'Lighting up Leadership'

Principals, education officers get training under NCEL/British Council programme

Wednesday, October 15, 2014

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THIRTY-THREE school principals and education officers have benefitted from training under an initiative between The National College for Educational Leadership (NCEL) and the British Council of Jamaica. The educators participated in a recent workshop series called Lighting up Leadership.

The programme is aimed at enhancing the mentoring and coaching skills of local educators. The training, which is the first of a five-part series to create a pool of talented coaches at various levels across the island, is being led by International Consultant Nicholas Garrick, founder and director of Lighting up Learning in the United Kingdom.

Over the next few years, education officers and principals across the country will be certified as performance, development, leadership or master Coaches.

Principal Director of NCEL, Dr Maurice Smith says the Lighting up Leadership workshop is a vital aspect of developing excellence in leadership.

"The British Council has been a very proactive and supportive partner in that it has provided the College with the support necessary to design and now deliver our System and School Leaders' Coaching Programme [SSLCP]. The SSLCP will go a far way in building capacity among our cadre of Principals and assist our schools in becoming more effective in the delivery of the education enterprise. These benefits can only redound to our producing students who are better equipped to access secondary or post secondary education or the world of work," he explains.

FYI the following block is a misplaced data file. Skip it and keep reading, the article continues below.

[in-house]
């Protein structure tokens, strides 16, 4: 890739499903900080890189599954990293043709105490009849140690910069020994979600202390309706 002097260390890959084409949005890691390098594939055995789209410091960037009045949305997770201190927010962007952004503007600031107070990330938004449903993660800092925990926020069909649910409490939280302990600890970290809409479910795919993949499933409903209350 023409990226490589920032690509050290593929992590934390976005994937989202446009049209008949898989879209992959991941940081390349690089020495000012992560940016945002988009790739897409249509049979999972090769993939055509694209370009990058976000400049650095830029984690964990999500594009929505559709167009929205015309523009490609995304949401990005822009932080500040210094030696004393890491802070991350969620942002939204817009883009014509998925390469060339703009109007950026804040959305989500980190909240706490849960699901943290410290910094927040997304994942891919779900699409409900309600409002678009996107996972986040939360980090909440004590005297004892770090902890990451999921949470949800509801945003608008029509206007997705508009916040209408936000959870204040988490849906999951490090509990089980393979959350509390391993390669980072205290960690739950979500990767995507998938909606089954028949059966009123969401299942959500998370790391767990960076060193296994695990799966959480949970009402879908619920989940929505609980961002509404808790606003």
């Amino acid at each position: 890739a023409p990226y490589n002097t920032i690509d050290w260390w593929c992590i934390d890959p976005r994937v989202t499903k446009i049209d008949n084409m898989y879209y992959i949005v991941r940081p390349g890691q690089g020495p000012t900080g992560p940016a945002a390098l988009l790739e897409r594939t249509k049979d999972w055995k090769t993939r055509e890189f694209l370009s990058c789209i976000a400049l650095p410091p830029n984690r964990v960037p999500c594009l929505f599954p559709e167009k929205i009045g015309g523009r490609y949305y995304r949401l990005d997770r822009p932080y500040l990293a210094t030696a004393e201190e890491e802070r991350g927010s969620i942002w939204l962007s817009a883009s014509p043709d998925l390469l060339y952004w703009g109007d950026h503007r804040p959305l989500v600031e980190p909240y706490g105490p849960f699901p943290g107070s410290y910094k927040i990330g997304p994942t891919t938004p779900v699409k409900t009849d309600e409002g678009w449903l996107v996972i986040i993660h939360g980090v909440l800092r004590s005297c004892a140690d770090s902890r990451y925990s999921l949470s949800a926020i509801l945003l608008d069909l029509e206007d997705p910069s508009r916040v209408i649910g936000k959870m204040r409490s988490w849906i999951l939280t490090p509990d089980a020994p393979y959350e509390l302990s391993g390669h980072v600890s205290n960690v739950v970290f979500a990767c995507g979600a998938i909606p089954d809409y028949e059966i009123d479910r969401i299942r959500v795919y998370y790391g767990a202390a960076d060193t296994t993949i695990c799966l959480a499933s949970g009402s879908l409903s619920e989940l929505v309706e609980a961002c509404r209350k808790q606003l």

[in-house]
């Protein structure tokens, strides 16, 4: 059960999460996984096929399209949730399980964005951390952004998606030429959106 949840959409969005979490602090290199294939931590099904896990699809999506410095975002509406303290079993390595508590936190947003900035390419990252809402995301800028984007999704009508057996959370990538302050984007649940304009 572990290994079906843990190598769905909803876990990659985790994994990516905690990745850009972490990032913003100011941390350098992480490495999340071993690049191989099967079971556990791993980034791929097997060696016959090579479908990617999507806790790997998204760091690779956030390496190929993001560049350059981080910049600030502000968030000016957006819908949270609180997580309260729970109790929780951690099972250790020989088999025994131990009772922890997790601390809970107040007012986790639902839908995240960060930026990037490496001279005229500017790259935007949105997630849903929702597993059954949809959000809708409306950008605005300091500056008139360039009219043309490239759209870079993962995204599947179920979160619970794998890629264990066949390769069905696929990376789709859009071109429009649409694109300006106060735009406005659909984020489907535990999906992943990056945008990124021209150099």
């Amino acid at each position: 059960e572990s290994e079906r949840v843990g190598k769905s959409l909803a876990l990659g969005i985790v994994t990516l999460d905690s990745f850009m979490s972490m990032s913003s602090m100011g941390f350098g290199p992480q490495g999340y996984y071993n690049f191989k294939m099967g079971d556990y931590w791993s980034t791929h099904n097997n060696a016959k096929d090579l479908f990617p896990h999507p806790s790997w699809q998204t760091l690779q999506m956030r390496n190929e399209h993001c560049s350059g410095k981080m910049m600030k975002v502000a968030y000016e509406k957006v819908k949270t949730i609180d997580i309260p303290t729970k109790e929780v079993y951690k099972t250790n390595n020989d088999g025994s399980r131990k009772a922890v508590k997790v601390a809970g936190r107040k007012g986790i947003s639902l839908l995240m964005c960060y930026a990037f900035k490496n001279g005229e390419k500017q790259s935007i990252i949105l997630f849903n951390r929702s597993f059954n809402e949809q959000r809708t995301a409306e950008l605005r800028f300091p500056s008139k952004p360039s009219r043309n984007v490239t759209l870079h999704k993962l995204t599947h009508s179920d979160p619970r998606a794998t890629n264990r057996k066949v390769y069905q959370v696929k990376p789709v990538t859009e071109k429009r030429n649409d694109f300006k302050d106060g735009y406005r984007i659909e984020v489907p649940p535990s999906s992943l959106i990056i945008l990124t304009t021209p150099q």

"Leadership and teacher quality are the two variables that most positively impact student attainment. In NCEL's work with almost 600 system and school leaders we have found that administrators grow most when they are supported by their colleagues who were able to mentor them with respect to the development of their competencies," Dr Smith adds.

Project Manager of the British Council's Connecting Classroom initiative, Kadeon Richards, says that the initiative forms part of a global education programme which offers school partnerships as well as professional development for teachers.

"It also provides specially-developed resources, enabling schools to explore a number of social, environmental, and cultural themes; while equipping students with a deeper understanding of other countries and cultures," she says.

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